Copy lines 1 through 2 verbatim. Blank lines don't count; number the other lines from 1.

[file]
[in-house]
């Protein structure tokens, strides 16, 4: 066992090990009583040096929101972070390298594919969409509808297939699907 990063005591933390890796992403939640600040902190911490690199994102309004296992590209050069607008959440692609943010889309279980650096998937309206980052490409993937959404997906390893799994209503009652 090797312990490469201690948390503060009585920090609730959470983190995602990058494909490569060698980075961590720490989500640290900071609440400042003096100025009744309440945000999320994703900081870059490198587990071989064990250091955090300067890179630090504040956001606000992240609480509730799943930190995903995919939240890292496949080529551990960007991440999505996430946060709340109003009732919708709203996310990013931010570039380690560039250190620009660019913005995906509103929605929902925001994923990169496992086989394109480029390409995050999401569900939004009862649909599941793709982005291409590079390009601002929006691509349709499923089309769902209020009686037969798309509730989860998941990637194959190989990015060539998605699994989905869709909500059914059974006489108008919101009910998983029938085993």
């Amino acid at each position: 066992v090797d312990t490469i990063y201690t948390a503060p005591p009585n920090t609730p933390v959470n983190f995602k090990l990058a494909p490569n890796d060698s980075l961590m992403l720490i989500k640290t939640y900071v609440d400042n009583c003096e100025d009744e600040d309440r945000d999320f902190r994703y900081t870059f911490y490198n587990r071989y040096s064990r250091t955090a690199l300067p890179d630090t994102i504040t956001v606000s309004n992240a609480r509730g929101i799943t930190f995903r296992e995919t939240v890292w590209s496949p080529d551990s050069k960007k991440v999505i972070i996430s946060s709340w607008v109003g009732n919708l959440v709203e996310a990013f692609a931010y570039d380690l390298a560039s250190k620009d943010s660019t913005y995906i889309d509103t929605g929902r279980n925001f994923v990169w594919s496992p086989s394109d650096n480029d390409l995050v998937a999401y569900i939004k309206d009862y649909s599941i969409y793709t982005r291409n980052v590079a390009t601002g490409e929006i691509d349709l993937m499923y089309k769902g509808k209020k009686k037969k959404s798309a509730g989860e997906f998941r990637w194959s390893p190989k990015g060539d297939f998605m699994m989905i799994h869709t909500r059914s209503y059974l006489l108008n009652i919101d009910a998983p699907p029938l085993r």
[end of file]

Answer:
[in-house]
């Protein structure tokens, strides 16, 4: 066992090990009583040096929101972070390298594919969409509808297939699907 990063005591933390890796992403939640600040902190911490690199994102309004296992590209050069607008959440692609943010889309279980650096998937309206980052490409993937959404997906390893799994209503009652 090797312990490469201690948390503060009585920090609730959470983190995602990058494909490569060698980075961590720490989500640290900071609440400042003096100025009744309440945000999320994703900081870059490198587990071989064990250091955090300067890179630090504040956001606000992240609480509730799943930190995903995919939240890292496949080529551990960007991440999505996430946060709340109003009732919708709203996310990013931010570039380690560039250190620009660019913005995906509103929605929902925001994923990169496992086989394109480029390409995050999401569900939004009862649909599941793709982005291409590079390009601002929006691509349709499923089309769902209020009686037969798309509730989860998941990637194959190989990015060539998605699994989905869709909500059914059974006489108008919101009910998983029938085993």